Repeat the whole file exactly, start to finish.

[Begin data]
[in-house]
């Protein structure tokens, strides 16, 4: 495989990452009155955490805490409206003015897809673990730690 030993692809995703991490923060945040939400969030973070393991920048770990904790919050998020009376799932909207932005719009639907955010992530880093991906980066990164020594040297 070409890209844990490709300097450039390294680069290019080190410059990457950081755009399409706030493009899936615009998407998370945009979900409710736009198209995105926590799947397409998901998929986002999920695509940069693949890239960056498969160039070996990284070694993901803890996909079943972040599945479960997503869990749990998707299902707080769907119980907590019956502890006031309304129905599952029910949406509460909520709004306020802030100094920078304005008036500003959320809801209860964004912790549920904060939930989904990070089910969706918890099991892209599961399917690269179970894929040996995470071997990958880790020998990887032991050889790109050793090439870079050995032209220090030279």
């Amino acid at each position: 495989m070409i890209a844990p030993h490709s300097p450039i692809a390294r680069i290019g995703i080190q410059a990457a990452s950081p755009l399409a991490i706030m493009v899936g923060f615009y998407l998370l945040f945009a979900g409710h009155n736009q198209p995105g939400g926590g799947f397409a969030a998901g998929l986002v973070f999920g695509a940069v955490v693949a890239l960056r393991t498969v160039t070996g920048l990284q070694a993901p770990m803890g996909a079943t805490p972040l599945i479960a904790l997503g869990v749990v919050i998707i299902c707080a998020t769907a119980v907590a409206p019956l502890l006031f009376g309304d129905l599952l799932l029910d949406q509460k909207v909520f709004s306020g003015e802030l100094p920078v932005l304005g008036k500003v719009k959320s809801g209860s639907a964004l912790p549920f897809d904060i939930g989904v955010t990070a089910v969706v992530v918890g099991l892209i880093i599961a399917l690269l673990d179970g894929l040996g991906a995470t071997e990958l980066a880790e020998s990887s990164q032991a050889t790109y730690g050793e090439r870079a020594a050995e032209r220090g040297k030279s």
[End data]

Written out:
[in-house]
């Protein structure tokens, strides 16, 4: 495989990452009155955490805490409206003015897809673990730690 030993692809995703991490923060945040939400969030973070393991920048770990904790919050998020009376799932909207932005719009639907955010992530880093991906980066990164020594040297 070409890209844990490709300097450039390294680069290019080190410059990457950081755009399409706030493009899936615009998407998370945009979900409710736009198209995105926590799947397409998901998929986002999920695509940069693949890239960056498969160039070996990284070694993901803890996909079943972040599945479960997503869990749990998707299902707080769907119980907590019956502890006031309304129905599952029910949406509460909520709004306020802030100094920078304005008036500003959320809801209860964004912790549920904060939930989904990070089910969706918890099991892209599961399917690269179970894929040996995470071997990958880790020998990887032991050889790109050793090439870079050995032209220090030279």
């Amino acid at each position: 495989m070409i890209a844990p030993h490709s300097p450039i692809a390294r680069i290019g995703i080190q410059a990457a990452s950081p755009l399409a991490i706030m493009v899936g923060f615009y998407l998370l945040f945009a979900g409710h009155n736009q198209p995105g939400g926590g799947f397409a969030a998901g998929l986002v973070f999920g695509a940069v955490v693949a890239l960056r393991t498969v160039t070996g920048l990284q070694a993901p770990m803890g996909a079943t805490p972040l599945i479960a904790l997503g869990v749990v919050i998707i299902c707080a998020t769907a119980v907590a409206p019956l502890l006031f009376g309304d129905l599952l799932l029910d949406q509460k909207v909520f709004s306020g003015e802030l100094p920078v932005l304005g008036k500003v719009k959320s809801g209860s639907a964004l912790p549920f897809d904060i939930g989904v955010t990070a089910v969706v992530v918890g099991l892209i880093i599961a399917l690269l673990d179970g894929l040996g991906a995470t071997e990958l980066a880790e020998s990887s990164q032991a050889t790109y730690g050793e090439r870079a020594a050995e032209r220090g040297k030279s």